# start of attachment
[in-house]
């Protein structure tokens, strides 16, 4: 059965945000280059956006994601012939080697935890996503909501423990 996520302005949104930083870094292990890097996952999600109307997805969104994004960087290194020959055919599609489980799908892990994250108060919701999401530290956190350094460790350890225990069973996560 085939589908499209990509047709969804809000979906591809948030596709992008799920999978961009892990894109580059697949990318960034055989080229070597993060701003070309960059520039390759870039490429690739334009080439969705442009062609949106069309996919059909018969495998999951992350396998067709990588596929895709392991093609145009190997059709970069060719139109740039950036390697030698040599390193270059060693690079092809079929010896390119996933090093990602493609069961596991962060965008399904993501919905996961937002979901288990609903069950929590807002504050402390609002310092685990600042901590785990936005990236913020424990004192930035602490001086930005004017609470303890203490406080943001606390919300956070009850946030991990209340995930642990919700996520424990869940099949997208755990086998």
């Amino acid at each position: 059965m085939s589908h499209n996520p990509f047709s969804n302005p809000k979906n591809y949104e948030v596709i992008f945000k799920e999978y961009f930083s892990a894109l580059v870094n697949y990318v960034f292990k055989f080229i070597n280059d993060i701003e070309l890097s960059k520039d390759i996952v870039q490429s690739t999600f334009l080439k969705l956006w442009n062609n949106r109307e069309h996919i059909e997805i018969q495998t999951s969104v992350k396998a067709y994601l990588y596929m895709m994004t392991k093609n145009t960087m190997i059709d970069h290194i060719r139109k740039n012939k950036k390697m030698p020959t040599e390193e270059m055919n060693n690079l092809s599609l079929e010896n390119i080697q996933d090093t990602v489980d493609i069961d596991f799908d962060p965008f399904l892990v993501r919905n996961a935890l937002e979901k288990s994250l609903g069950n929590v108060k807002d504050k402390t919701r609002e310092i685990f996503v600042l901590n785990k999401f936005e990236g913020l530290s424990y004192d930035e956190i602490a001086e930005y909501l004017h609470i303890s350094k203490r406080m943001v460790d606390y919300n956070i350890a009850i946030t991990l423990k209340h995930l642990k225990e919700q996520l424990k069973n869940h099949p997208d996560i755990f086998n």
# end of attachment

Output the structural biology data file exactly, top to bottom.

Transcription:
[in-house]
């Protein structure tokens, strides 16, 4: 059965945000280059956006994601012939080697935890996503909501423990 996520302005949104930083870094292990890097996952999600109307997805969104994004960087290194020959055919599609489980799908892990994250108060919701999401530290956190350094460790350890225990069973996560 085939589908499209990509047709969804809000979906591809948030596709992008799920999978961009892990894109580059697949990318960034055989080229070597993060701003070309960059520039390759870039490429690739334009080439969705442009062609949106069309996919059909018969495998999951992350396998067709990588596929895709392991093609145009190997059709970069060719139109740039950036390697030698040599390193270059060693690079092809079929010896390119996933090093990602493609069961596991962060965008399904993501919905996961937002979901288990609903069950929590807002504050402390609002310092685990600042901590785990936005990236913020424990004192930035602490001086930005004017609470303890203490406080943001606390919300956070009850946030991990209340995930642990919700996520424990869940099949997208755990086998």
């Amino acid at each position: 059965m085939s589908h499209n996520p990509f047709s969804n302005p809000k979906n591809y949104e948030v596709i992008f945000k799920e999978y961009f930083s892990a894109l580059v870094n697949y990318v960034f292990k055989f080229i070597n280059d993060i701003e070309l890097s960059k520039d390759i996952v870039q490429s690739t999600f334009l080439k969705l956006w442009n062609n949106r109307e069309h996919i059909e997805i018969q495998t999951s969104v992350k396998a067709y994601l990588y596929m895709m994004t392991k093609n145009t960087m190997i059709d970069h290194i060719r139109k740039n012939k950036k390697m030698p020959t040599e390193e270059m055919n060693n690079l092809s599609l079929e010896n390119i080697q996933d090093t990602v489980d493609i069961d596991f799908d962060p965008f399904l892990v993501r919905n996961a935890l937002e979901k288990s994250l609903g069950n929590v108060k807002d504050k402390t919701r609002e310092i685990f996503v600042l901590n785990k999401f936005e990236g913020l530290s424990y004192d930035e956190i602490a001086e930005y909501l004017h609470i303890s350094k203490r406080m943001v460790d606390y919300n956070i350890a009850i946030t991990l423990k209340h995930l642990k225990e919700q996520l424990k069973n869940h099949p997208d996560i755990f086998n």